Kaku dreams of a global society living in peace and imagines that the Internet and the globalised economy might provide this, the only trouble is that in the 1850s similar claims were made for the telegraph and in the 1900s for the aircraft. History tells what the role of the latter has been as peace maker.
Kaku is correct in seeing that there is the development of a global culture of westernised young people, the International Cosmopolitan Bourgeoisie, who, whether they are in Cairo, Accra, Mumbai, Sydney or Rio de Janeiro have far more in common with each other than the 'peasants' just 10 km down the road. However it is this division between the ICB and the traditionalist peasants which is likely to fuel some of the major conflicts of the century. Furthermore as more and more people have access to global communications and entertainment systems more and more have their what they cannot afford thrust into their face. They will want it all and want it now, and when they can't get it the world will explode.
This is not an entirely bleak prospect, for necessity is the mother of invention, and the need to deal with continuous crisis will lead to new inventions, new forms of society and new discoveries. By 2100 Kaku's predictions will look as quaint as those made a hundred years ago (you really mean that in 2011 they believed that!).
Some of these futuristic dreams, particularly those surrounding human computer interaction or biological enhancement seem like nightmares to others, challenging the very concept of humanity. Sociologist Steve Fuller is one of those, and in his book he seeks to define a social science for the twenty first century. However his prescription, that both the social and physical sciences return to their theistic roots, part of which involves his promotion of intelligent design, is unlikely to win many sympathisers. Indeed so extraordinary does this project seem to many commentators that it has usually been assumed that his defence of Intelligent Design in the Dover school trial was some sort of postmodernist provocation.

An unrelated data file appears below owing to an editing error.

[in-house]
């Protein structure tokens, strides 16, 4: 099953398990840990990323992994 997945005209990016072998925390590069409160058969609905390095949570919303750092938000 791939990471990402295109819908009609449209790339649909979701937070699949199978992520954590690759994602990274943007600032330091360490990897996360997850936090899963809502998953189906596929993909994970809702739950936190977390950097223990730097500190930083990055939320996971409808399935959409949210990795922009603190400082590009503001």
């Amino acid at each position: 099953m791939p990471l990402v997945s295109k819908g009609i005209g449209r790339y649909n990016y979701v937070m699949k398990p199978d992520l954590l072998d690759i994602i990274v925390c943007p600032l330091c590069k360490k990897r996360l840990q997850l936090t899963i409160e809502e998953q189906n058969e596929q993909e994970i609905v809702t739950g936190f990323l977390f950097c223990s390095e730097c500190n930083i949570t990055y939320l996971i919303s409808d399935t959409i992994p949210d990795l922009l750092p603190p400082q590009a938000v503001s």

Reading this book makes me doubt this, he is really serious about his aim to denaturalise science. In this he completely fails to understand the vital importance of operational scientific naturalism which allows scientists, whatever their own personal religious or philosophical views, to pursue common projects. He quotes the example of Joseph Priestley who was a Unitarian clergyman, but when performing his experiments on gases and electricity Priestley only invoked natural principles not angels, demons or boggarts, indeed in all secular matters he was a radical materialist. I also suspect that a mixture of Catholicism and Unitarianism is unlikely to attract the approval of many theologians in either camp. - Peter Rogerson.